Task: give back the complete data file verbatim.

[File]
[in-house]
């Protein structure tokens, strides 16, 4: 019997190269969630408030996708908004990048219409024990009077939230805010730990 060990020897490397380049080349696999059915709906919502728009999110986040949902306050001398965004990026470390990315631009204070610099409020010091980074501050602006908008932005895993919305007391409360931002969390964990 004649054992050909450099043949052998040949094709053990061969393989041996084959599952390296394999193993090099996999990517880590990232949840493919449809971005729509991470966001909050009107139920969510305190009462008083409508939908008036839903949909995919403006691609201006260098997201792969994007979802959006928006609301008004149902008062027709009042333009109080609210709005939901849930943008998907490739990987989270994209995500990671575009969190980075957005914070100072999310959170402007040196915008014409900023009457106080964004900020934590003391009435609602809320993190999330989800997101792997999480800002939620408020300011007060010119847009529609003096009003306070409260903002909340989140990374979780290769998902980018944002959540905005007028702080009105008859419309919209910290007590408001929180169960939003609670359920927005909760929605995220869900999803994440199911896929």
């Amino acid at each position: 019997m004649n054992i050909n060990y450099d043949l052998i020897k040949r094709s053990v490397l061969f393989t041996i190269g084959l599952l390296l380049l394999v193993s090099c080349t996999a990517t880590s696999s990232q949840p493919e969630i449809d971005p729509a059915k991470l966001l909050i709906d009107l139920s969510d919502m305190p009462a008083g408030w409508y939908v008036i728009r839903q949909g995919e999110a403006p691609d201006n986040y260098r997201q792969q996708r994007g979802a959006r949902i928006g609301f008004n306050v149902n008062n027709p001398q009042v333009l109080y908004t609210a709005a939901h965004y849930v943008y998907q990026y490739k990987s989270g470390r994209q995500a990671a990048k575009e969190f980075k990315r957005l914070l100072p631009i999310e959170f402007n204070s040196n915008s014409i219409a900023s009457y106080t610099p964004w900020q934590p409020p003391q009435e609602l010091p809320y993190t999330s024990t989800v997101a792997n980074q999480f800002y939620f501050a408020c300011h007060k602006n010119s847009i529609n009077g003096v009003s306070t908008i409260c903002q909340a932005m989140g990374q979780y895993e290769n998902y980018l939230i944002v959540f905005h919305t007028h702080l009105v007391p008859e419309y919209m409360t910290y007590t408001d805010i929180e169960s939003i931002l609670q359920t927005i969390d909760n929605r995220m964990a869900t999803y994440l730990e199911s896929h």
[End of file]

[in-house]
């Protein structure tokens, strides 16, 4: 019997190269969630408030996708908004990048219409024990009077939230805010730990 060990020897490397380049080349696999059915709906919502728009999110986040949902306050001398965004990026470390990315631009204070610099409020010091980074501050602006908008932005895993919305007391409360931002969390964990 004649054992050909450099043949052998040949094709053990061969393989041996084959599952390296394999193993090099996999990517880590990232949840493919449809971005729509991470966001909050009107139920969510305190009462008083409508939908008036839903949909995919403006691609201006260098997201792969994007979802959006928006609301008004149902008062027709009042333009109080609210709005939901849930943008998907490739990987989270994209995500990671575009969190980075957005914070100072999310959170402007040196915008014409900023009457106080964004900020934590003391009435609602809320993190999330989800997101792997999480800002939620408020300011007060010119847009529609003096009003306070409260903002909340989140990374979780290769998902980018944002959540905005007028702080009105008859419309919209910290007590408001929180169960939003609670359920927005909760929605995220869900999803994440199911896929």
């Amino acid at each position: 019997m004649n054992i050909n060990y450099d043949l052998i020897k040949r094709s053990v490397l061969f393989t041996i190269g084959l599952l390296l380049l394999v193993s090099c080349t996999a990517t880590s696999s990232q949840p493919e969630i449809d971005p729509a059915k991470l966001l909050i709906d009107l139920s969510d919502m305190p009462a008083g408030w409508y939908v008036i728009r839903q949909g995919e999110a403006p691609d201006n986040y260098r997201q792969q996708r994007g979802a959006r949902i928006g609301f008004n306050v149902n008062n027709p001398q009042v333009l109080y908004t609210a709005a939901h965004y849930v943008y998907q990026y490739k990987s989270g470390r994209q995500a990671a990048k575009e969190f980075k990315r957005l914070l100072p631009i999310e959170f402007n204070s040196n915008s014409i219409a900023s009457y106080t610099p964004w900020q934590p409020p003391q009435e609602l010091p809320y993190t999330s024990t989800v997101a792997n980074q999480f800002y939620f501050a408020c300011h007060k602006n010119s847009i529609n009077g003096v009003s306070t908008i409260c903002q909340a932005m989140g990374q979780y895993e290769n998902y980018l939230i944002v959540f905005h919305t007028h702080l009105v007391p008859e419309y919209m409360t910290y007590t408001d805010i929180e169960s939003i931002l609670q359920t927005i969390d909760n929605r995220m964990a869900t999803y994440l730990e199911s896929h």